I was a little nervous, having never made Macaroni & Cheese. But I know the basic techniques... cooking pasta, making a béchamel, drinking beer.... so everything was easy. I had my sister-in-law and brother over, since she gave me the idea and had tried this dish. My brother ate all the mac & cheese growing up, so I knew he was a good judge, as well. They really liked it. And so did I! You can really taste the beer, but it compliments everything well, giving it the kick that I look for in mac & cheese. I served it with a simple fall salad (greens, shaved fennel, pomegranate seeds, orange vinaigrette) and the Schlafly Oktoberfest that is in the sauce.

Beer & Bratwurst Macaroni & Cheese

-14 oz. box dried macaroni (whole wheat works great for this! healthy! ;))
-3 beer brats, sliced (freeze them a bit to make them easier to slice without smooshing)
-4 Tablespoons butter
-3 Tablespoons flour
-1 1/2 cups milk
-1 1/2 cups Oktoberfest or Märzen beer (I used Schlafly Oktoberfest)
-1 teaspoon mustard powder
-6 oz. sharp cheddar cheese, shredded
-4 oz. aged provolone cheese, shredded
-1 1/2 cups Panko bread crumbs

Preheat oven to 400ºF.

Cook macaroni to al dente, drain, set aside.

Cook the bratwurst, adding a splash of beer a few minutes in, until all the pieces are cooked through and have some nice browning. Set aside. Chop into smaller pieces, if desired.

In same pan, melt 3 Tablespoons of the butter. Add the flour and stir, cooking until the raw-flour smell is gone and the roux is starting to turn golden. Add the milk and beer, stirring and scrapping the browned bits from the bottom of the pan. Add mustard powder. Bring to a boil, then reduce heat and let simmer until it thickens a bit, about 8 minutes. Turn off heat and add cheese, stirring until all is melted and sauce is smooth and creamy. Taste for seasoning, add salt as needed.

Add drained macaroni and the chopped up bratwurst to the cheese sauce and stir to combine. Pour the mixture into a buttered casserole dish. Bake for 20 minutes. Meanwhile, melt 1 Tablespoon of butter, and add it to the bread crumbs, stirring until well combined. After 20 minutes of baking, top the mac & cheese with the breadcrumbs and bake for another 15-20 minutes, until the topping starts to brown. Let cool & set about 10 minutes before serving.

Related posts from the archives:
Bratwurst Pizza
Meatloaf Cupcakes
Mini-Meatloaf Cupcakes

Wednesday, October 12, 2011

fennel & bacon pizza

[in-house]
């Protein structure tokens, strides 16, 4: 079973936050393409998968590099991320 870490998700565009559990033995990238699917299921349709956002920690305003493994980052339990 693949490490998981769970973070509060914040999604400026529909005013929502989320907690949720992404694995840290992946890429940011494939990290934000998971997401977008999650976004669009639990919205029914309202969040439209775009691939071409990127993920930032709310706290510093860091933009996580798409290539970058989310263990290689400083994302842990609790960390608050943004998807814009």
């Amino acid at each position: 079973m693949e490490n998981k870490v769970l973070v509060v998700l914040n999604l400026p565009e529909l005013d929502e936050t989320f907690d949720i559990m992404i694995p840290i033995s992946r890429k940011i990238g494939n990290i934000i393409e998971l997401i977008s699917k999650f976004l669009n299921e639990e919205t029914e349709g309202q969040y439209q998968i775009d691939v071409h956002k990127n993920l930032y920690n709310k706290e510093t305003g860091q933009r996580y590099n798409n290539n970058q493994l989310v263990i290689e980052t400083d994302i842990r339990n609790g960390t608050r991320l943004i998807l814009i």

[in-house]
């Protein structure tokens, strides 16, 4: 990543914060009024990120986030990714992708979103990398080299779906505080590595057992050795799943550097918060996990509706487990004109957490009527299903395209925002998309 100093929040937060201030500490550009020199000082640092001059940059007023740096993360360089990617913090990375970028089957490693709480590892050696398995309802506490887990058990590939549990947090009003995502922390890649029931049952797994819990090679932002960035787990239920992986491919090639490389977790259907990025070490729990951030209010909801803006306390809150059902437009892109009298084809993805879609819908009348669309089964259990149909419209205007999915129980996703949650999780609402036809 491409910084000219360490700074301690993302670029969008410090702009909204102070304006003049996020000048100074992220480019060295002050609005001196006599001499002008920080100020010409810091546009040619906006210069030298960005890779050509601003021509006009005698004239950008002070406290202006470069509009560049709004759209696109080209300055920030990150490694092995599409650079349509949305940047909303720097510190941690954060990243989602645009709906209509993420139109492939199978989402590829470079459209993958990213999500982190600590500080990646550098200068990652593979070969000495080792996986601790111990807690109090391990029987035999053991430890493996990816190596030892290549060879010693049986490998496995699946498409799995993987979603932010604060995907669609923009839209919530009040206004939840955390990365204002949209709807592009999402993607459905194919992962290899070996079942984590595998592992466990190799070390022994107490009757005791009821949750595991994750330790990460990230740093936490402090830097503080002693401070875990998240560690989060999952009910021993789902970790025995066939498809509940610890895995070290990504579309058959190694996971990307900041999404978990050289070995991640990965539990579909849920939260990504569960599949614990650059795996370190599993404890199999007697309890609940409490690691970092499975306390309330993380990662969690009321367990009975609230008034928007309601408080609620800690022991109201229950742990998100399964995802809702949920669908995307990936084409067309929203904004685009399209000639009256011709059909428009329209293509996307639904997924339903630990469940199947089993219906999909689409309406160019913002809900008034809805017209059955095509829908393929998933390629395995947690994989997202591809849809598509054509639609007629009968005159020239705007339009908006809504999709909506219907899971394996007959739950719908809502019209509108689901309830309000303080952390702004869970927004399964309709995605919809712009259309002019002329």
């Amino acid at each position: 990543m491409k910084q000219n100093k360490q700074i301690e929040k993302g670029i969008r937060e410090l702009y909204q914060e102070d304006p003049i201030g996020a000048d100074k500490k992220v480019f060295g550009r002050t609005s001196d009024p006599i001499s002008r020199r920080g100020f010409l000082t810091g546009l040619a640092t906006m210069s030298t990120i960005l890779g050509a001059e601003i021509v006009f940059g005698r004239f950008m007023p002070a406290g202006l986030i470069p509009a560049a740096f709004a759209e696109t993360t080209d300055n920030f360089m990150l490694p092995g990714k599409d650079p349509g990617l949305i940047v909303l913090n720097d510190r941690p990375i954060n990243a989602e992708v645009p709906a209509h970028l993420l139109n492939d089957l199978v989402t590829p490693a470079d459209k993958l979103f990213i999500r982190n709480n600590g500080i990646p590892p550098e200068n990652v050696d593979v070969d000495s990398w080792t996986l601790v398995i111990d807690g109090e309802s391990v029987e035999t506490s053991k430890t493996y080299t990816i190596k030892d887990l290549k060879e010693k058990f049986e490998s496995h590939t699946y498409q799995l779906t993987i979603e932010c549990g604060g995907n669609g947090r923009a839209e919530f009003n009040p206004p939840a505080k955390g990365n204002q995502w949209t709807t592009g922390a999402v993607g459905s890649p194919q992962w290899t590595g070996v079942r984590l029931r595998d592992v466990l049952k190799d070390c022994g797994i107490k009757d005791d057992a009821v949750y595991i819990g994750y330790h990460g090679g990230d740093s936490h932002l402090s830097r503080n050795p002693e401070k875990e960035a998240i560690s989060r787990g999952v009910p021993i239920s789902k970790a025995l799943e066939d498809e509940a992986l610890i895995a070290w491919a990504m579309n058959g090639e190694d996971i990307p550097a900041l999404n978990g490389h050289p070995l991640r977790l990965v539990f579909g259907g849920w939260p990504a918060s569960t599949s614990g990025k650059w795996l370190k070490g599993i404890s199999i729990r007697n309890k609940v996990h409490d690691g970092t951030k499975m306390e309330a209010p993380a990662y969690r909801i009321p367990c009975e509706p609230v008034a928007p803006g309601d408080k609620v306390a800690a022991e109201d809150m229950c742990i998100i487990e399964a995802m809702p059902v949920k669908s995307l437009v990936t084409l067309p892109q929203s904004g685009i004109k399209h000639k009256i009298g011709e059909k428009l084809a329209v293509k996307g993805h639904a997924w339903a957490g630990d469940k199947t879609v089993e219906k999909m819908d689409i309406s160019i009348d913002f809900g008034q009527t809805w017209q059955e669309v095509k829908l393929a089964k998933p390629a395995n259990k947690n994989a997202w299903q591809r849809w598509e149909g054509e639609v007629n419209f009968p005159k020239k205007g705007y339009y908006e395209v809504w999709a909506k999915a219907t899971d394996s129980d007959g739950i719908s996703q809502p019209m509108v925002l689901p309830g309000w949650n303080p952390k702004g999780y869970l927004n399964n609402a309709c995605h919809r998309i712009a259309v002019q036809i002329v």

I was craving pizza ALL DANG DAY yesterday. So when it came time to head home and make dinner, guess what I made? Pizza. Due to lack of planning (okay, laziness and hunger.... you got me) I used a store-bought fresh dough and sauce. How does this qualify as a blog-worthy post? I'll tell you... I was quite excited about my toppings choice. Fennel and Bacon. 2 of my favorite things (see the list of links below for proof).

I simply cooked bacon pieces (about 3 strips), set them aside, cooked sliced fennel in the bacon grease, and topped my pizza with it. You should do this. It's a fast, yet soul-satisfying and interesting weeknight dinner. And, yeah, my pizza was a rectangle. I seem to lack a proper pizza pan, and had to use a cookie sheet.

Related posts from the archive:
Pizza topped with Nostalgia
Caramelized Leeks & Morels tart
Tater Tot Pizza!!
Oktoberfest Bratwurst Pizza
Mini Pizzas with Prosciutto & Quail Egg
Potato Pizza
Fennel Clementine Salad
Fennel Bacon Bread Pudding
Rainbow Trout Stuffed with Fennel
Cannelini Beans with Fennel and Bacon
Forking Fantastic Roasted Fennel
Grilled Fennel with Salmon
Sausage & Fennel Bread Pudding

Tuesday, October 04, 2011

chicken upside down cake

While enjoying a pineapple upside down cake made by my friend Kelly, the idea of a chicken upside down cake came up. While this started as a joke, I quickly decided I needed to make it a reality. This is what I came up with... great fall flavors, like roasted chicken with cornbread stuffing, almost. I was actually surprised that it worked! Fun and yummy!

Chicken Upside Down Cake

Chicken bottom/top:
2 Tablespoons olive oil
-1 medium onion, chopped
-3 cloves garlic, minced
-1 shallot, finely chopped
-2 stalks celery, chopped
-3 small carrots, chopped
-1 medium parsnip, chopped
-2 Tablespoons flour
-2 cups chicken stock
-4-5 leaves fresh sage, chopped fine
-1 teaspoon fresh thyme leaves, chopped
-1/2 teaspoon fresh rosemary, chopped fine
-pinch of fresh-ground nutmeg
-1/2 a roasted chicken, chopped, bones & skin removed
-salt and pepper

Cornbread "cake":
-1/4 cup butter
-2/3 cups sugar
-2 eggs
-1 cup buttermilk
-1/2 teaspoon baking powder
-1 1/2 cups cornmeal
-1 1/2 cups flour
-1/2 teaspoon salt
-1/2 can creamed corn
-2 fresh sage leaves, finely chopped

Cook onion, garlic and shallot in oil until soft and starting to brown. Add carrots, celery and parsnips. Season with salt and cook until just soft. Sprinkle flower over vegetables and cook, stirring to coat, for 2 minutes. add Chicken stock, making sure to scrape he brown bits off the bottom of the pan. Let come to a boil then reduce to a simmer. Add herbs and chicken, let simmer while you prepare the corn bread batter.

Preheat oven to 375ºF. Melt butter. Whisk sugar into melted butter. Whisk in eggs until well-blended. Combine buttermilk and baking powder and stir into butter mixture. Stir in cornmeal, flour and salt until well blended. Stir in creamed corn and sage.

Spray a 9"x 13" glass baking dish with non-stick spray. Pour chicken mixture into dish and spread out evenly. Pour Corn bread batter over chicken mixture and gently spread out evenly. Bake for 30-35 minutes until middle of cornbread is firm and springs back to the touch. Let rest for 10-15 minutes. To turn upside down, cover baking dish with parchment paper then a cookie sheet that is larger than the baking dish. Carefully flip cake over. Cut and serve.